The Nashville Songwriters Hall of Fame welcomed Hillary Lindsey, David Malloy, Chips Moman, Gary Nicholson, Shania Twain, and Steve Wariner into its Class of 2022 Sunday night (Oct. 30) at Nashville’s Music City Center. The indelible impact of each songwriter was evident throughout the evening’s countless performances and speeches.
“Songwriting has been and still is a wonderful way of life,” Nicholson said during the ceremony. “It’s always been the power of song that brings everything else along. I always like to say, it all begins with a songwriter.”
The evening served as a celebration of the honorees and their revered songs. Garth Brooks, Keith Urban, Carrie Underwood, Clint Black, Vince Gill, Delbert McClinton, Shawn Camp, Michael Rhodes, The Isaacs, and Rhett Akins paid tribute to the inductees with performances throughout the 52nd Anniversary Gala.
“I’m grateful for songwriting because it got me through a lot of hard times in my childhood, in my teens, all through my life, actually, and still today,” Twain said in a pre-taped acceptance speech. “It’s my saving grace a lot of the time. I’m really, really honored to be a member of this year’s class.”
The Isaacs performed a bluegrass-inspired medley of “Forever and For Always” and “You’re Still the One” ahead of Twain’s video message. Unable to attend in person as she was in London working on her new album, the singer thanked the Nashville Songwriters Hall of Fame, the industry, and her supporters for the honor.
Malloy received his award from Nashville Songwriters Hall of Fame 2015 inductee and longtime co-writer Even Stevens. 2021 inductee Rhett Akins performed “Drivin’ My Life Away,” a song he recorded in 1998 that was originally popularized by Eddie Rabbitt.
Malloy credited his father, Jim, for encouraging him to keep writing and thanked his co-writers for the trust they had in each other. Malloy garnered his first publishing deal at 18, and his songs have been recorded by Reba McEntire, Dolly Parton, and Kenny Rogers.
“We were having the time of our lives and I’m still having the time of my life,” Malloy said. “I thank all of you for this great, great honor tonight. Thank you for opening the doors and letting me in here with so many of my sweet friends.”
Rodney Crowell helped enshrine Nicholson into the Nashville Songwriters Hall of Fame and said the songwriter, “just might be the most enjoyable human being in all of music business.”
After a spirited performance of “One More Last Chance” by 2005 inductee Gill, McClinton, Camp and Rhodes, Nicholson accepted his honor. The Hall of Famer thanked Barbara, his wife of 50 years, and their four sons for “a lot of reasons to stay busy.”
“I’m still amazed by my good fortune that songwriting supported us,” Nicholson said. “We all know there is no greater songwriter community in the world. I cannot begin to name everyone I’ve learned from and been influenced by in this room tonight.
“I’ll just say, here’s to all my friends that have shared their talent with me through the years,” he added. “Half of this honor is yours, or maybe sometimes a third. … Tonight is a celebration of the miracle of making a living doing exactly what you love to do.”
Performance highlights included a poignant tribute to the late NaSHOF inductees Dallas Frazier and Loretta Lynn. Jon Randall sang Frazier’s “If My Heart Had Windows” while Jessi Alexander covered Lynn’s “Coal Miner’s Daughter.” Black later performed a memorable rendition of Moman’s “Luckenbach, Texas,” and mimicked Willie Nelson’s version of the standard.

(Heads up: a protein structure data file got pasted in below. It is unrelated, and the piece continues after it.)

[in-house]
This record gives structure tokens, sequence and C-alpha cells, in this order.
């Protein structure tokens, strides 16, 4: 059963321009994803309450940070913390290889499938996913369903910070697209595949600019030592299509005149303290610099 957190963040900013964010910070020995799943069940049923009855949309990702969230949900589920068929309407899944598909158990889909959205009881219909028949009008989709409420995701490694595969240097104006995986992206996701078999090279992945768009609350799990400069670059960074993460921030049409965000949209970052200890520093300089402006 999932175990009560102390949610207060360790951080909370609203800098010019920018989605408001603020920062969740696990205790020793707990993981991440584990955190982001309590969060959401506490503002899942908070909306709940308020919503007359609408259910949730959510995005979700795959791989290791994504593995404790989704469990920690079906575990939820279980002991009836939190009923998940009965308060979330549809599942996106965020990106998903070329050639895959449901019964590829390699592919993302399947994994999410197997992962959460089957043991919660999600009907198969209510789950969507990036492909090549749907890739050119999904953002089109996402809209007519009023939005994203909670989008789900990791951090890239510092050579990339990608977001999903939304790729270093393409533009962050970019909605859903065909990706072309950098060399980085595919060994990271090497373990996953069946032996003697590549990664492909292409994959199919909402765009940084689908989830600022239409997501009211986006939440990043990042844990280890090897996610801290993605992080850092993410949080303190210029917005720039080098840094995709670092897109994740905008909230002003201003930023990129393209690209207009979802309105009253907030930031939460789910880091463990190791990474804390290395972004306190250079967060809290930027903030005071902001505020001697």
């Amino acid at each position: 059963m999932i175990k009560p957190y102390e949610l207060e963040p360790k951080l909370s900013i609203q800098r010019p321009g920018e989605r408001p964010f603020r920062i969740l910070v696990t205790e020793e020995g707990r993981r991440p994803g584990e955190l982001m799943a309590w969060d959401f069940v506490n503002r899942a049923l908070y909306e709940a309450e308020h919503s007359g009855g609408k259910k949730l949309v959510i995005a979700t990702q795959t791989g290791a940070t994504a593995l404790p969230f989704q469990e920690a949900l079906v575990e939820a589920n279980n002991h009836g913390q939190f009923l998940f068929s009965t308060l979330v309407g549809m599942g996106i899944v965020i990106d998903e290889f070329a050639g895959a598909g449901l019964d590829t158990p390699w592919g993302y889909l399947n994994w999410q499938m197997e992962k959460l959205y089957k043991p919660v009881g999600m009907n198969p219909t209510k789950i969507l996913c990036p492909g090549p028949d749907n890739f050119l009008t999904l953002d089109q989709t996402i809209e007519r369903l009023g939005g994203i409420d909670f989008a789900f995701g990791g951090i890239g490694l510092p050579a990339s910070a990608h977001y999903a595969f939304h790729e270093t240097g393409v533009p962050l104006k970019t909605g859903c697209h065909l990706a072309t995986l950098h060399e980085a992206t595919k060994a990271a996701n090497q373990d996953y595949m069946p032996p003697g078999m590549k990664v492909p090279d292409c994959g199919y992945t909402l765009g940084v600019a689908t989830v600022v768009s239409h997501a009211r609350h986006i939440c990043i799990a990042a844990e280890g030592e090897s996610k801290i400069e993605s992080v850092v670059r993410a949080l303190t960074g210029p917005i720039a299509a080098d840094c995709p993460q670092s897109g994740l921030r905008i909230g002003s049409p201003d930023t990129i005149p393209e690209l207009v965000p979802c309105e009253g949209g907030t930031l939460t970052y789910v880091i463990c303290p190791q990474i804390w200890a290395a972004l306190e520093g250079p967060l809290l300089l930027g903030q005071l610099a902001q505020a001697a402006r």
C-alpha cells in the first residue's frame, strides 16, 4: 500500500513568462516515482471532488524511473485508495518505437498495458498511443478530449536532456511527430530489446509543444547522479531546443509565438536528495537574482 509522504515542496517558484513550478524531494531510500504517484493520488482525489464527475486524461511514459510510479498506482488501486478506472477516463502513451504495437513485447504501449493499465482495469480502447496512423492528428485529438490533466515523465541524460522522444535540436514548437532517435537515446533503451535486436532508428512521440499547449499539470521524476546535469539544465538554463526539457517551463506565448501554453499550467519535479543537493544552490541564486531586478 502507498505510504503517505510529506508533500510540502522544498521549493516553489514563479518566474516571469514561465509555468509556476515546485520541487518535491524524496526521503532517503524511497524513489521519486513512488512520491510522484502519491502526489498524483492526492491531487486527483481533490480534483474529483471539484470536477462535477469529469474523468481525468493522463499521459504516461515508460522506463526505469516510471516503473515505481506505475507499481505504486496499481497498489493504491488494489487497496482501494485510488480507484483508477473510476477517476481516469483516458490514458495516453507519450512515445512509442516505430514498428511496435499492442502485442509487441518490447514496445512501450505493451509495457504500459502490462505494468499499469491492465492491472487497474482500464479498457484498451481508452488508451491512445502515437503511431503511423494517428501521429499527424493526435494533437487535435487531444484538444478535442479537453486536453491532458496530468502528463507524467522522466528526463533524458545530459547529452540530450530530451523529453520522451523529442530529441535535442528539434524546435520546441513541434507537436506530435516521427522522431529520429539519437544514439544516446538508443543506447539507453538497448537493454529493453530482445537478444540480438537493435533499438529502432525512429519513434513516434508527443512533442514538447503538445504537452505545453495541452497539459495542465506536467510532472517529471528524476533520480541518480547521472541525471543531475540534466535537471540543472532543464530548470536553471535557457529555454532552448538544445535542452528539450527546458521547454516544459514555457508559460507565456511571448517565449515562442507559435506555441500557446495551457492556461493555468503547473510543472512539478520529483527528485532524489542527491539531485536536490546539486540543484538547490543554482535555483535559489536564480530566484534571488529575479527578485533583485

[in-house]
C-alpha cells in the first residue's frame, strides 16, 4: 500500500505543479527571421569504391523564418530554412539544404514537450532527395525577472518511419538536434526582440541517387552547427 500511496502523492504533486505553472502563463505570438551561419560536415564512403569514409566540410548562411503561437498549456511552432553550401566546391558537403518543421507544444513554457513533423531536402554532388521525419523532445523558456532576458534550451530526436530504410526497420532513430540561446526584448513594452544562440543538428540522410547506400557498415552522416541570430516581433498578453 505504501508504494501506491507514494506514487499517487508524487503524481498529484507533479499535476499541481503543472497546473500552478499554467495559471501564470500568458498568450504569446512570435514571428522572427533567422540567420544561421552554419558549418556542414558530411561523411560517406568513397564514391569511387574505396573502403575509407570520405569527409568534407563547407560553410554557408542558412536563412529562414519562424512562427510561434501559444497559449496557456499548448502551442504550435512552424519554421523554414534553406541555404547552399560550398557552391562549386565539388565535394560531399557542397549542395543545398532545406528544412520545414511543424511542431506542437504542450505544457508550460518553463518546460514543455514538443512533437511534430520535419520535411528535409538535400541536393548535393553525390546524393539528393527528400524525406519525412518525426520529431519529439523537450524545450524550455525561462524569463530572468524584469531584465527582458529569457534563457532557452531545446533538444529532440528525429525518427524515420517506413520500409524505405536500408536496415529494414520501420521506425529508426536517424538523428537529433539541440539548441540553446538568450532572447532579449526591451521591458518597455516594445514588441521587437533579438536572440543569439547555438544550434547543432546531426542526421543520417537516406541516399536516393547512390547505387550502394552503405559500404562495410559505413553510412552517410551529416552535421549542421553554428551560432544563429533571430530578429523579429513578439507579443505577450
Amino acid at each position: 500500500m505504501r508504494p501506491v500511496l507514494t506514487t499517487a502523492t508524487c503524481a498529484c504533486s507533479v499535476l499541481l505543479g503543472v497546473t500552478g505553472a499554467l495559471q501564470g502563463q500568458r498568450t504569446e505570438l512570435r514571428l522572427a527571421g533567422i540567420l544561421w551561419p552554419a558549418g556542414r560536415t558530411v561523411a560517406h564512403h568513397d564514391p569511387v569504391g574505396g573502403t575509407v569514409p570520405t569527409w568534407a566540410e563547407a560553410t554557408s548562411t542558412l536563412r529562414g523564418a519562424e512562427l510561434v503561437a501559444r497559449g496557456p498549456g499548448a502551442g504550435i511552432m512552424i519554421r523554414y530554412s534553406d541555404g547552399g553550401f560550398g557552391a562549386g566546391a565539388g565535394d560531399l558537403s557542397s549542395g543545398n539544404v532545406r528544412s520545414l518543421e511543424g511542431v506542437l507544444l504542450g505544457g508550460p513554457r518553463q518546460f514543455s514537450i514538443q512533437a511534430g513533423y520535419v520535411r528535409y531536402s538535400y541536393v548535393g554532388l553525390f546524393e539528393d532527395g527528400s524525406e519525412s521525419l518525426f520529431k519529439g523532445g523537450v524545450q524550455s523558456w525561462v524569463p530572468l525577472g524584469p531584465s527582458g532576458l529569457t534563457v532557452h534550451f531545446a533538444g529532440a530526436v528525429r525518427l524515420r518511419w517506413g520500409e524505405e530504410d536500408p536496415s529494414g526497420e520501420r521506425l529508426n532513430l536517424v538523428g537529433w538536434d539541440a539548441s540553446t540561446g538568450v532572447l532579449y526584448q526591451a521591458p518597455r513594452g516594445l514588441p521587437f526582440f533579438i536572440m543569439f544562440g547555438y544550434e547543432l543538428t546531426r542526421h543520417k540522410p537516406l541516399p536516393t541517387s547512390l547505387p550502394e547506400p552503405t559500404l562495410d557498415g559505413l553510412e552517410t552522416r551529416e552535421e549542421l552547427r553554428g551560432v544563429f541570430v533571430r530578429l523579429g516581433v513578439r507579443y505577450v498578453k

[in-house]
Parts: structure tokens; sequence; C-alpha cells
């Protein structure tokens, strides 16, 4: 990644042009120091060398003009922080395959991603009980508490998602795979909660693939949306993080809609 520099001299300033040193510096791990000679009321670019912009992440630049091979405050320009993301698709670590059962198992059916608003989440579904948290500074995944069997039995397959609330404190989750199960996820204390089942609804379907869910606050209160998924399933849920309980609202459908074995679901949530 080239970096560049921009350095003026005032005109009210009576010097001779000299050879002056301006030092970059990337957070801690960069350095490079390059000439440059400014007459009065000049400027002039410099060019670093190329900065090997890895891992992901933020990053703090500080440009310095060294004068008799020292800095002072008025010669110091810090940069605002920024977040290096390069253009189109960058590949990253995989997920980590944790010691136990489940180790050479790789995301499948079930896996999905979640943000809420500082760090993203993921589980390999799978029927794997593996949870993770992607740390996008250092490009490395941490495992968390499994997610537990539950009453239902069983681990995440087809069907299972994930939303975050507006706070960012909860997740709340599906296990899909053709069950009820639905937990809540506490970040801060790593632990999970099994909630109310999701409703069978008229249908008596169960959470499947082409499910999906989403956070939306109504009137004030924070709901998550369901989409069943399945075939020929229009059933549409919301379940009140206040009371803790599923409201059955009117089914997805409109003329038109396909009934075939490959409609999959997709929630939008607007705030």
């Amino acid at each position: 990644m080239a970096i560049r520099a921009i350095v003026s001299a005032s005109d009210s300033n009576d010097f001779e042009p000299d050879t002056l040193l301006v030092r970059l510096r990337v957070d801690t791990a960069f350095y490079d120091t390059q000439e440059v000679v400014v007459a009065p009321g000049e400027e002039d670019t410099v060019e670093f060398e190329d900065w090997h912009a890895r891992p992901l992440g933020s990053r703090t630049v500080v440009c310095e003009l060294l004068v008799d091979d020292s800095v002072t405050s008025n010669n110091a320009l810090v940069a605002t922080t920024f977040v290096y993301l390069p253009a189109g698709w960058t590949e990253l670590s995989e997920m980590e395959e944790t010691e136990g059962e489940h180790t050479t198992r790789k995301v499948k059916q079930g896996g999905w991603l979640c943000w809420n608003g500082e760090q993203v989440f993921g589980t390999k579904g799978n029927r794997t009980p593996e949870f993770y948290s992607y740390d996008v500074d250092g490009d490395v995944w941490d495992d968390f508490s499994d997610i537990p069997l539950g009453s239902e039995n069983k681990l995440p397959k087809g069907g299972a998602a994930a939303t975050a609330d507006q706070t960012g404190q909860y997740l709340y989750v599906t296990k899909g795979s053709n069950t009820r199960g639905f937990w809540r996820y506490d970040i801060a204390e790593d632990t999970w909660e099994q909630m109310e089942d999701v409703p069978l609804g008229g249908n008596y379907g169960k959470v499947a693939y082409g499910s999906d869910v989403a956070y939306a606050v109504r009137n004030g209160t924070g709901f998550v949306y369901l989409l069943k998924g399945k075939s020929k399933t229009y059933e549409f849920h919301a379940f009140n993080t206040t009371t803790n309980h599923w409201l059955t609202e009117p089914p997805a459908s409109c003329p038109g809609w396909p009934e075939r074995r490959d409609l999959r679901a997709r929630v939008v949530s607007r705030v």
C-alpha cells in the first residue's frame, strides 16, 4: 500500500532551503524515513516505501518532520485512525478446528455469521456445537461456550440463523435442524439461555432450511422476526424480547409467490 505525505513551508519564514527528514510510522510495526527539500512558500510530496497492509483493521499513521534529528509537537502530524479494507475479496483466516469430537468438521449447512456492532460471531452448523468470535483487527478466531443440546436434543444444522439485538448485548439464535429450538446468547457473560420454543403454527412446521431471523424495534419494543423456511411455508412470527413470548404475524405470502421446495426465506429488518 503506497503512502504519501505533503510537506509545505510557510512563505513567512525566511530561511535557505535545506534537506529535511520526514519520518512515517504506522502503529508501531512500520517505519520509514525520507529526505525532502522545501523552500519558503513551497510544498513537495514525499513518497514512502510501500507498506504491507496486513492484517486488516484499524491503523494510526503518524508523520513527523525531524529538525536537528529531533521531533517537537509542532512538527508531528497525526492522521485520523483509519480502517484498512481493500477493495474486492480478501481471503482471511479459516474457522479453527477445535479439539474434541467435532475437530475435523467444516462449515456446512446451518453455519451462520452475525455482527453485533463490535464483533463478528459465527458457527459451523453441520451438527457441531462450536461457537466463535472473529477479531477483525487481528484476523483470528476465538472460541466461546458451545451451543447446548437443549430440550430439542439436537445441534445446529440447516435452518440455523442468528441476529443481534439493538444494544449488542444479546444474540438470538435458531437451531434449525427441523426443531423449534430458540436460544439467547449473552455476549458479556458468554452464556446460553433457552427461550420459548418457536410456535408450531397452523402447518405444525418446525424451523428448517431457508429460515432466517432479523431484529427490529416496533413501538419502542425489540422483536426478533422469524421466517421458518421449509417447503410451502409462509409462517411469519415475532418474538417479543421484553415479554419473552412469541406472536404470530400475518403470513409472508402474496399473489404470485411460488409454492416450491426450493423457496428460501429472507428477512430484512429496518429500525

Historian and journalist Robert K. Oermann presented the award to Moman’s widow, Jane, daughter Monique, and son Casey. “He never really cared much for praise, but we’re sure that he’s with us tonight and humbled for this honor,” Monique said. “This means much to our family, his co-writers, and his friends.”
NaSHOF 2008 inductee Matraca Berg was visibly emotional as she presented Lindsey with her honor. Ahead of her acceptance speech, Lindsey was celebrated with standout performances by Underwood and Urban for her award-winning songs “Jesus, Take the Wheel” and “Blue Ain’t Your Color.”
Lindsey said she felt her history and her youth in the weeks leading up to the awards. She then thanked the songwriting community and her co-writers for continually “making me fall in love with music all over again.”
“You’re the ones that truly make up the pulse of this town and I’m beyond lucky to be a part of it,” she said of her colleagues. “They all say it starts with the song, but for me, it starts with you.”
Wariner was the final songwriter inducted into the NaSHOF Class of 2022 on Sunday and was praised by both 1975 inductee Bill Anderson and 2011 inductee Brooks. “Underneath his great singing, his great guitar playing, Steve Wariner is a real, professional songwriter,” Anderson said.
Brooks, who also performed Wariner’s 1998 CMA and ACM Song of the Year “Holes in the Floor of Heaven,” added: “I put him on the same level with James Taylor. Once you meet these two guys you realize they’re even more talented than you thought they were, but the greatest thing is they’re sweeter people than you could even imagine they’d be.”
Wariner shared gratitude for his wife and publisher, Caryn, his sons, and his father, Roy Monroe Wariner.
“My dad wrote songs, he was a Kentucky fiddler, guitar player … I used to watch him write songs,” Wariner remembered. “I tried to be like my dad. I was 13, 14 trying to write songs and rhyme words. I owe him so much.
“This is what you dream of as a songwriter as a kid in Indiana,” he continued. “You only dream of being on stage nervously talking like this in front of all your heroes. I’m looking out here and there are so many great songwriters that are my heroes that I grew up just in awe, wanting to do that, wanting your approval. … I always wanted to be accepted into your club and I feel like I finally may be there tonight.”